We held our third national conference of the National Audit of Intermediate Care 2018 on Friday 1st March, bringing together the NAIC findings, transformation plans and an update from Wales, to Northern Ireland.
Shane Breen, Allied Health Professional Consultant for Northern Ireland’s Public Health Agency, opened the conference, welcoming Marie Roulston, Director of Social Care and Children for the Health & Social Care Board, who provided the Opening Remarks. Her points focused on the strategic direction of intermediate care, identifying areas such as effective multi-disciplinary team working and shared learning, topics which would be returned to throughout the conference.
Delegates were then shown an insightful and inspiring video of intermediate care from a service users’ perspective. The video, from Belfast Health & Social Care Trust, highlighted each area of intermediate care and how the appropriate care provided has enabled service users to continue their journey to improved health and independence.
We then moved onto the NAIC Northern Ireland findings, which were delivered in two parts by Claire Holditch, Director of the Network, and Lucy Trubacik, Project Manager. There were high levels of participation for NAIC 2018, with five Local Commissioning Groups and five Health & Social Care Trusts participating in the audit, and over 2,000 contributions to the service user audit - the highest response rate UK wide.
Three aims of the NAIC was avoidance of unnecessary hospital admission, independence following a stay in hospital, and prevention of residential care. Findings from the NAIC demonstrate the adverse effects of hospital based deconditioning, with data showing patients with frailty related conditions admitted to the emergency department having 2-5% reduction in muscle power in the first 24 hours of admission. There is also evidence to suggest that therapy input within intermediate care has a direct and positive impact on a service users dependency levels on discharge.
The findings from the audit showing that care at home services are effective were reinforced by Anne O’Reilly, our second service user presentation of the day, who confirmed that patients want care at home. There was also emphasis on the benefits introduced by Marie earlier in the day of shared learning; Anne identified that shared decision making supports improving outcomes and quality of life, as well as communication and a culture of transparency and confidence.
Next to the lectern, we welcomed Tracey Williams, Head of New Models of Care, Transformation Programme in Wales, Welsh Government, who shared an update on how NAIC has been used in Wales, following a three-year cycle of the audit. Tracey recognised the system challenges, before focusing on the transformation work being implemented, especially at a regional level. Their vision includes a focus on prevention and early intervention, as well as delivering care locally through new models of care, that can be scaled up to a national level.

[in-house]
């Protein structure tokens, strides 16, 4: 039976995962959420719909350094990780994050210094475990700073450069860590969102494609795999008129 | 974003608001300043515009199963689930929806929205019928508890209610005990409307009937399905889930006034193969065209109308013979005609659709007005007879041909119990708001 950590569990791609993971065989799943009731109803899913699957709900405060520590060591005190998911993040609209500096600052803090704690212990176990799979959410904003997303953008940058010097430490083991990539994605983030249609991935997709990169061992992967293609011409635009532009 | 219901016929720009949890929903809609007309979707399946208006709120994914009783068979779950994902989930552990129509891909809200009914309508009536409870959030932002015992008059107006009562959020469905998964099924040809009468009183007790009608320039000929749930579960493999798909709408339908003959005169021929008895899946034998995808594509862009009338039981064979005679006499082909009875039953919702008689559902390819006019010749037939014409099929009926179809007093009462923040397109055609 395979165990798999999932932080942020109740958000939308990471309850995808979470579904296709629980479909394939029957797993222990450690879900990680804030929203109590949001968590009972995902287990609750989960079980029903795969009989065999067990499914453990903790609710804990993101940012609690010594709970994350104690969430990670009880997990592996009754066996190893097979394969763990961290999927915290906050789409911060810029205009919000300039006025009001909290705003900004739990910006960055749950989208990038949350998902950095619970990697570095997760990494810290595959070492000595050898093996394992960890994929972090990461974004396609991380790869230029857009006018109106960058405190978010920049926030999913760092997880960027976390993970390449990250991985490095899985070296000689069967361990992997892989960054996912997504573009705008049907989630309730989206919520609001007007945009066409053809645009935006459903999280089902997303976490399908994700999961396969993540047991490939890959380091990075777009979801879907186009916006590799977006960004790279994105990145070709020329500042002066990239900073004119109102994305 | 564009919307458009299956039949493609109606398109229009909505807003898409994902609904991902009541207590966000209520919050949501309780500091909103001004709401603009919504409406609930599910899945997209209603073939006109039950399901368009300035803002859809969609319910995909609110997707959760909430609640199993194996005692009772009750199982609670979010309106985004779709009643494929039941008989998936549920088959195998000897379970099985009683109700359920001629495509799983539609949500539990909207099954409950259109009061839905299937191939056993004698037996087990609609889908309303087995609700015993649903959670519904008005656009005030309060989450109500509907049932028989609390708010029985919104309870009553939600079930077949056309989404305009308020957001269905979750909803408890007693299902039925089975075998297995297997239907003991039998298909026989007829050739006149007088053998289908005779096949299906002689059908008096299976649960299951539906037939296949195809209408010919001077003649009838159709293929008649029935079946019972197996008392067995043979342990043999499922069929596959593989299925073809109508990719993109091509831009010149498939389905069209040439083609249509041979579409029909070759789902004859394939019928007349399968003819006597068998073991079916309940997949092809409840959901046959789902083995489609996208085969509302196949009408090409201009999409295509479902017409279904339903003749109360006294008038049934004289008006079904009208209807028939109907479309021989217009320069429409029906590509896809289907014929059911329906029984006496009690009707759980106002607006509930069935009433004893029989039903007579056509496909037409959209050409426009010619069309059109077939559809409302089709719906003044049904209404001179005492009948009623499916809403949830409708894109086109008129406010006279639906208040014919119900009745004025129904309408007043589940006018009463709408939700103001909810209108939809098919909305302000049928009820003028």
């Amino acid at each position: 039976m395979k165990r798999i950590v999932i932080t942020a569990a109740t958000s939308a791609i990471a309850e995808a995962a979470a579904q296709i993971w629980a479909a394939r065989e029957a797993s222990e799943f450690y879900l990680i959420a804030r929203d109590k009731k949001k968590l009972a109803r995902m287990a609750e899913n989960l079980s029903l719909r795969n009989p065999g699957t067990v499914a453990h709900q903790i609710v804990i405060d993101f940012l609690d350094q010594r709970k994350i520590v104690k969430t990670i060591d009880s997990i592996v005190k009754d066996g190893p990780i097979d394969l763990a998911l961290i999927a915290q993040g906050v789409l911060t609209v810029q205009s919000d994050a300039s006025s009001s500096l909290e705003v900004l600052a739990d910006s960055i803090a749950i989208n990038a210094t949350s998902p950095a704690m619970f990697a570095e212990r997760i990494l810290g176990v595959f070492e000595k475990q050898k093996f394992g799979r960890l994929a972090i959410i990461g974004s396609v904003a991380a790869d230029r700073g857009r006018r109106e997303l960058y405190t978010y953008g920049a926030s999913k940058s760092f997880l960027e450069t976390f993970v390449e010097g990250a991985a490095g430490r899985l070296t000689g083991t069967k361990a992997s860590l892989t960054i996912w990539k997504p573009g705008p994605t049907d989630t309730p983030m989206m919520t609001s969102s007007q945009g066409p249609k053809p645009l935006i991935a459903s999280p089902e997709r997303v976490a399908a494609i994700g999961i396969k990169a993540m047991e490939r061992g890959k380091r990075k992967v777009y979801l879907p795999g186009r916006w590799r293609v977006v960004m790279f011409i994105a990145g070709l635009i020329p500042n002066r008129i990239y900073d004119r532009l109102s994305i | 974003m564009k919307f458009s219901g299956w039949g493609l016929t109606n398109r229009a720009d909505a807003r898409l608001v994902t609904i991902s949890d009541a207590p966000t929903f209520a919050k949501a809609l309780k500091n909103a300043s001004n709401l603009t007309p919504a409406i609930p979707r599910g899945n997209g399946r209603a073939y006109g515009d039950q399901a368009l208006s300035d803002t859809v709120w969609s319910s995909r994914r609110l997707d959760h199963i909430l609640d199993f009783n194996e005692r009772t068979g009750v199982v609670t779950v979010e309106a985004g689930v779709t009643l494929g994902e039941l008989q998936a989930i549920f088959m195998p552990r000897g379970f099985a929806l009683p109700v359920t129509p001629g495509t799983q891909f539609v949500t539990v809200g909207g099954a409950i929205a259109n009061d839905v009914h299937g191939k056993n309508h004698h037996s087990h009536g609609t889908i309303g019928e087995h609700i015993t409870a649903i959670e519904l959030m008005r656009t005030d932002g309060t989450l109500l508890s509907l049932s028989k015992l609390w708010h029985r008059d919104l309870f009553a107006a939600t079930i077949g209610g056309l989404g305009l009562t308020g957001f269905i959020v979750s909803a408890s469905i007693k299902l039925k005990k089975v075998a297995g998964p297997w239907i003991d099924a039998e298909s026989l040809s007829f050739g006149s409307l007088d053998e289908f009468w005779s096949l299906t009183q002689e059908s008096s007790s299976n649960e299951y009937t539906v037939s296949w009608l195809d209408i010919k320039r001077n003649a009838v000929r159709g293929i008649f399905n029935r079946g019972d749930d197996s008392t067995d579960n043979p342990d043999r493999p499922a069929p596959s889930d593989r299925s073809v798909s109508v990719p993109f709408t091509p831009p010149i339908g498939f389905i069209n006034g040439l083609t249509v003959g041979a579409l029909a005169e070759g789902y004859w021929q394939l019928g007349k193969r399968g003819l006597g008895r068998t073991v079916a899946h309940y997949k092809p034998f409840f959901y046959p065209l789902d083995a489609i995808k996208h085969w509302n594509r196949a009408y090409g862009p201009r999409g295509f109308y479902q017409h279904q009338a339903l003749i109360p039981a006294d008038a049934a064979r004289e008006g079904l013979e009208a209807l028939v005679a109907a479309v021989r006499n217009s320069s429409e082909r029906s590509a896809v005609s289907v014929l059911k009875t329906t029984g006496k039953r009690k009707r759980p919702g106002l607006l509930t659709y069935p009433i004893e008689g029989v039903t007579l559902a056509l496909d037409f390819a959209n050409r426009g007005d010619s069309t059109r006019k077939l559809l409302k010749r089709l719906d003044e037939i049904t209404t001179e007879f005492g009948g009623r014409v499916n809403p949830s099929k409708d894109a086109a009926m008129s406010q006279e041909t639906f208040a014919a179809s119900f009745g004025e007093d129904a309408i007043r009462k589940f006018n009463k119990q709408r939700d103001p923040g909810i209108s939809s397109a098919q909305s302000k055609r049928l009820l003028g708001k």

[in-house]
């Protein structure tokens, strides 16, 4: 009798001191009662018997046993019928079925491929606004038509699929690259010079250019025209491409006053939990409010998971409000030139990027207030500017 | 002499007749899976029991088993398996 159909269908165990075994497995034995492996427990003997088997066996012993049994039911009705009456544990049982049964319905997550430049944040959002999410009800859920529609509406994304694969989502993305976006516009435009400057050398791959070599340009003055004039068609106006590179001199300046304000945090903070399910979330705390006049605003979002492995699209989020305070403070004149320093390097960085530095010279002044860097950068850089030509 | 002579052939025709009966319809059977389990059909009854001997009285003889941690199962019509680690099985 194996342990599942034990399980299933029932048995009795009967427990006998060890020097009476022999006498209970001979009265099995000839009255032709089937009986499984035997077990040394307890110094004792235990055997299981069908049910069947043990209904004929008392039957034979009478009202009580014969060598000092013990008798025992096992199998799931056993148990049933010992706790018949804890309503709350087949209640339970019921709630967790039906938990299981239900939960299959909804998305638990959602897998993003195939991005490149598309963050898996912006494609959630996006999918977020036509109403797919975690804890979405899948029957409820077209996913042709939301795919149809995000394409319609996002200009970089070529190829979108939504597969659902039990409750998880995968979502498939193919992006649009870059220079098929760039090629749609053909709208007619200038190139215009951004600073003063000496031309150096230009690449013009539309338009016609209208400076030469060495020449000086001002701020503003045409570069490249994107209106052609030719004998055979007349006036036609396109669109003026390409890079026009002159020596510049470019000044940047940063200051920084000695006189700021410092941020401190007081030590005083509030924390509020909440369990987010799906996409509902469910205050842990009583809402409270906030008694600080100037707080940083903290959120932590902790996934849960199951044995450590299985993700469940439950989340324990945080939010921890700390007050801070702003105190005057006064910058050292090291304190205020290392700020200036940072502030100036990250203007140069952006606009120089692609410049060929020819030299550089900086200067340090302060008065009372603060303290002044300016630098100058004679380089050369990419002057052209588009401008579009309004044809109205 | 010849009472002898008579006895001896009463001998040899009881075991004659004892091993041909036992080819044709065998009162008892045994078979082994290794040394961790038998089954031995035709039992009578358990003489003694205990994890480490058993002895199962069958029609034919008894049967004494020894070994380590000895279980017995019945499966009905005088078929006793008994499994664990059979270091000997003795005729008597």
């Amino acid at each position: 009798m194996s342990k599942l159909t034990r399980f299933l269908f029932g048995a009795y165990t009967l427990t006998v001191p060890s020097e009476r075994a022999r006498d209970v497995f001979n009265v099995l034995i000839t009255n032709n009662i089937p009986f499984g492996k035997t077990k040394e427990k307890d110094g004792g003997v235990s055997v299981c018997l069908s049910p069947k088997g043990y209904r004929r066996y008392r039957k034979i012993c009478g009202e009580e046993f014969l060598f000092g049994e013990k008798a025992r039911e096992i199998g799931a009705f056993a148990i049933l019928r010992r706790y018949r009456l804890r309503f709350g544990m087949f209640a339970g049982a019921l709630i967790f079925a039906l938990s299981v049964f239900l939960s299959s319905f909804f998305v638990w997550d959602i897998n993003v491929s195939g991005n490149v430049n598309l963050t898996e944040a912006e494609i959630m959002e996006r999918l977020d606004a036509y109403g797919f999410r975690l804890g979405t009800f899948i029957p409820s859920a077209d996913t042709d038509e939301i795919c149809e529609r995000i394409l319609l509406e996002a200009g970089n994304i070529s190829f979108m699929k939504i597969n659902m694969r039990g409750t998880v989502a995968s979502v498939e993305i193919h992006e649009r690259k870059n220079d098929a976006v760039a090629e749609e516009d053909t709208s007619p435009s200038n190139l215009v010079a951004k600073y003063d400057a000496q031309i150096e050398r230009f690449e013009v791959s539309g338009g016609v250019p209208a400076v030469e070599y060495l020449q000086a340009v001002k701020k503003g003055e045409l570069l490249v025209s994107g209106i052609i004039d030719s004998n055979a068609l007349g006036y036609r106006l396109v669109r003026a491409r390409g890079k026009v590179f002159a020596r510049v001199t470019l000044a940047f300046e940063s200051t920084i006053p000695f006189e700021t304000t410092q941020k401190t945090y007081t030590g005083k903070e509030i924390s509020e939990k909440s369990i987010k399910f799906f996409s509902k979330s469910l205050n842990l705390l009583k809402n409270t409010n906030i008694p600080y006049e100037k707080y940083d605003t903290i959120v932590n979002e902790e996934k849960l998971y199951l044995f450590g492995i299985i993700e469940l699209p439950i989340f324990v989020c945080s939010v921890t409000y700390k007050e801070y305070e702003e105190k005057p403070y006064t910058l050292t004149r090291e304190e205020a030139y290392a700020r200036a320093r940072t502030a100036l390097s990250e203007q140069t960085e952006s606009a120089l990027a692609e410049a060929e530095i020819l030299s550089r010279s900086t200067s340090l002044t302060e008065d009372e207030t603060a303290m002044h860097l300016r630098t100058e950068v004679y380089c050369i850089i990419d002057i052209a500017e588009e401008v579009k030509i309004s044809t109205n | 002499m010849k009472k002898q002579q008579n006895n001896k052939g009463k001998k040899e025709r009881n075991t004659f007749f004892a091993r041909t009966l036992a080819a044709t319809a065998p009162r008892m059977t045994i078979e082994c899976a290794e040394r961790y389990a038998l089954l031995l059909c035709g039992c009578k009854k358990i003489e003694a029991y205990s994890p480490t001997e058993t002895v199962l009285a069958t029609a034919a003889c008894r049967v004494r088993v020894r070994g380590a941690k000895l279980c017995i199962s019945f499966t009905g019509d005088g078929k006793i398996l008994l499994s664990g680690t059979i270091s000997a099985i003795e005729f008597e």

Following a networking break, delegates were welcomed back by Paul Cavanagh, Assistant Director of Commissioning for the Health & Social Care Board, who introduced Mary Hinds, Director of Nursing & Allied Health Professionals at the Public Health Agency. Mary presented intermediate care in the context of transformation in Northern Ireland, sharing high level messages from NAIC 2017. These included findings such as a high use of spot-purchased beds, limited use of home based intermediate care, and limited step-up capacity within Northern Ireland. The audit gave opportunity for a non-recurrent Transformation Fund to drive new ways of working in intermediate care. This was a 3-year proposed programme committed to multi-disciplinary working and home-based rehabilitation, the aim of which was to reduce unnecessary stays in acute beds, as well as increasing community capacity. The work is ongoing and Health & Social Care Trusts were welcomed to review their transformation plans and service improvement opportunities in round table discussions.
Delegates heard the final section of NAIC findings from Josh Davies, NAIC Project Coordinator, who presented ‘the patient experience: how effective are intermediate care services in Northern Ireland’. This was based on the Patient Reported Experience Measure (PREM), containing 15 questions covering various domains of patient experience, as well as an open narrative question. Summary scores and analysis from the PREM can be located in the report on the members’ area.
We closed the conference after Trusts had an opportunity to share their improvement plans and progress since Year 1 of the audit. One example includes Southern HSCT who are working to improve Step Up access by working across boundaries and breaking down silos to improve outcomes. Paul Cavanagh concluded the conference alongside Mary Hinds, detailing the next steps in intermediate care for Northern Ireland.
Thank you to all who attended in both a speaker and delegate capacity. If you have any queries about the NAIC, please contact Josh Davies, Project Coordinator.